KINGSTON, ONT. -- Officials are expecting up to 16,000 people to descend on the University District in Kingston, Ont. this weekend, more than double the number at parties last weekend during Queen’s University’s homecoming celebration.

About 8,000 people gathered in the residential area near Queen's campus last weekend, with more than 100 fines issued for violations. On two occasions, police declared the area an aggravated nuisance party, moving officers in to clear the streets and handout tickets for attending or hosting an illegal party.

Now, with students back in Kingston after the Fall Reading Week, Kingston Bylaw says larger parties are expected this weekend for a second weekend of homecoming festivities.

"The blatant disregard for the enforcement stance that we had for last weekend, there's no tolerance for this and there continues to be zero tolerance for this," said Kyle Campeau of Kingston Bylaw, adding all officers would be deployed this weekend.

In a statement on Friday, the city said law enforcement and first responders are "prepared for illegal gatherings and high-risk behaviours like the ones witnessed last weekend."

"It was Reading Week for the university and the majority of the students were at home, which is scary situation," said Campeau about the situation last weekend. "Now going into this weekend, with the students, we're anticipating there's going to be more activity this weekend."

Queen's University is urging students to 'think again' and avoid large unsanctioned gatherings this weekend.

"For your own personal safety and that of others, I urge you to re-think your participation in these activities – especially if drugs or alcohol are involved, as there is a risk of being insufficiently aware of your surroundings and of potential danger posed by others," said Patrick Deane, Principal of Queen's University.

"We continue to work with all of our community partners to communicate the potential for harm, and also to underline the fact that large unsanctioned gatherings provide openings for opportunistic criminals to commit crimes and acts of violence that could put you, or someone you care about, at risk."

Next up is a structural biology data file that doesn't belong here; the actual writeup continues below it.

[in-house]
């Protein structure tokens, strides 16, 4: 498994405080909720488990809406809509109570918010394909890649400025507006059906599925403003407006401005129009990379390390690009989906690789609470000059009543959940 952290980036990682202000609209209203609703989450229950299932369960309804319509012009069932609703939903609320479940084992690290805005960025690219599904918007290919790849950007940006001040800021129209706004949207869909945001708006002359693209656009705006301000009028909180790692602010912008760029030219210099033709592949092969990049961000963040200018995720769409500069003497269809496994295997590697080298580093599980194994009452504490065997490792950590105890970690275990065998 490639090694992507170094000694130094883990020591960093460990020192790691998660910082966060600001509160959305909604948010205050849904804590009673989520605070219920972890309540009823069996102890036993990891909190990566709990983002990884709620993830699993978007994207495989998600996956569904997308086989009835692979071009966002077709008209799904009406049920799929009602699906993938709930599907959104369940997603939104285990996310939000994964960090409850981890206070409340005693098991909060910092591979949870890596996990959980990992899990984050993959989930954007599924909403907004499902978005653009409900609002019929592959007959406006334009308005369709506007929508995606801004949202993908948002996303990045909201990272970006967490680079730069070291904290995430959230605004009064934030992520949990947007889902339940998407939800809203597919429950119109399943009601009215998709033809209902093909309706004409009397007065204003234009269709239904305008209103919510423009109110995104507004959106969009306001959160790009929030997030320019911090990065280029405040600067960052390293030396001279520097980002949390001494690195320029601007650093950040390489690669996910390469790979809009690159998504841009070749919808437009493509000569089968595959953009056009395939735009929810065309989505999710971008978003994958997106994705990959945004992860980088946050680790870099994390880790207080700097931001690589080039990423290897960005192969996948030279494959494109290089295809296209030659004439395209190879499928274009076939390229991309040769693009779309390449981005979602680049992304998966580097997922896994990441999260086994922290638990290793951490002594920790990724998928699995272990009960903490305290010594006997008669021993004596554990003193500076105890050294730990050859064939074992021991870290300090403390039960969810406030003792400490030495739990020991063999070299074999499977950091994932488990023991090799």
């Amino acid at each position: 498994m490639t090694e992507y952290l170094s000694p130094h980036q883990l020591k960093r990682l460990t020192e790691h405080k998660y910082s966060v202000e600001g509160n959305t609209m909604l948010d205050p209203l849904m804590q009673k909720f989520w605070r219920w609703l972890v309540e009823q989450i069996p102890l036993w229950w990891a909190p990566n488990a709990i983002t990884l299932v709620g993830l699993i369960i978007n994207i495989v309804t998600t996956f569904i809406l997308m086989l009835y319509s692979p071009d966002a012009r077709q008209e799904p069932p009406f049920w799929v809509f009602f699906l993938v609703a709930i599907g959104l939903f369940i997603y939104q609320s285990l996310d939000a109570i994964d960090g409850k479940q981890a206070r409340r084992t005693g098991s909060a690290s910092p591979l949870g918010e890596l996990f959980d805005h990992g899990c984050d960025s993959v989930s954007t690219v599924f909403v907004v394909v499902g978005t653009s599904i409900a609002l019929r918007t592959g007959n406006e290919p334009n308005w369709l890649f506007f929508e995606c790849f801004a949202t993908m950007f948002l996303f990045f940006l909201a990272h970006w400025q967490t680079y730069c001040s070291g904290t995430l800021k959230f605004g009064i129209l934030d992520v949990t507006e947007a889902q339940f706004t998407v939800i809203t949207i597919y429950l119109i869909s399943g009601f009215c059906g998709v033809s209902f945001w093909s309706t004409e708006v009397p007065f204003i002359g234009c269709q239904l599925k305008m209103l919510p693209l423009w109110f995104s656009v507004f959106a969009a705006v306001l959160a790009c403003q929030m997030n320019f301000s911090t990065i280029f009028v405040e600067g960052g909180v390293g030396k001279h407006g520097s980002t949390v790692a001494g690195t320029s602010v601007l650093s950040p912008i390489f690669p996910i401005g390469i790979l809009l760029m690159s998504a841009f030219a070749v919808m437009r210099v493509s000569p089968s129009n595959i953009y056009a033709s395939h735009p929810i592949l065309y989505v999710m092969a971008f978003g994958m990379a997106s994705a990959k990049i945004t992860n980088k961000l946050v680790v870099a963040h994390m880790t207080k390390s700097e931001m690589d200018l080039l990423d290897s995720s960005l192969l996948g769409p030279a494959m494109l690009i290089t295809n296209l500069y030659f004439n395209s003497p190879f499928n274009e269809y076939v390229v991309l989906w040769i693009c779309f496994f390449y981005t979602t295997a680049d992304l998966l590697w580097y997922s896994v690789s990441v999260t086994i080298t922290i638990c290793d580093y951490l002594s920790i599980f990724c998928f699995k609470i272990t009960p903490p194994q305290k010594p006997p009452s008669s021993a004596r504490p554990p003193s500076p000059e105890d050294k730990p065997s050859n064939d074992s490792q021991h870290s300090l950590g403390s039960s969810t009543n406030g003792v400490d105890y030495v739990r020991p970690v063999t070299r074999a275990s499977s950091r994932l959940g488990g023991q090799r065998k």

Officers from Brockville police, Durham Regional Police and the Ontario Provincial Police swat team were deployed to Kingston last weekend to assist with policing.

Among the 100 fines issued last weekend were 58 tickets worth $2,000 each for hosting, attending or sponsoring an aggravated nuisance party. Twenty-eight charges for public intoxication and 33 charges for open liquor were also issued.

In the letter to students this week, Deane acknowledged that some students and community members felt the police presence in the University District last Saturday "was oppressive."

"Legal gathering limits are however still in force and you should expect there will be consequences for ignoring them. Everyone must adhere to the law," said Deane.

"The police will have an increased presence again this weekend as they are expecting large crowds and an influx of visitors. Whatever your personal opinion may be on policing, law enforcement officials have a responsibility to keep the community safe, something which is increasingly challenging to do when crowds grow."

The local MP says a zero-tolerance approach by police and bylaw isn't enough, and it's time Queen's University does more to control the parties – including suspensions for students.

"Bylaw, the mayor and council have done all that they can. But at the end of the day a $2,000 fine is just not making a difference," said Mark Gerretsen, MP for Kingston and the Islands. "As a matter of fact. that many students will take that fine and proudly display it as a badge of honour."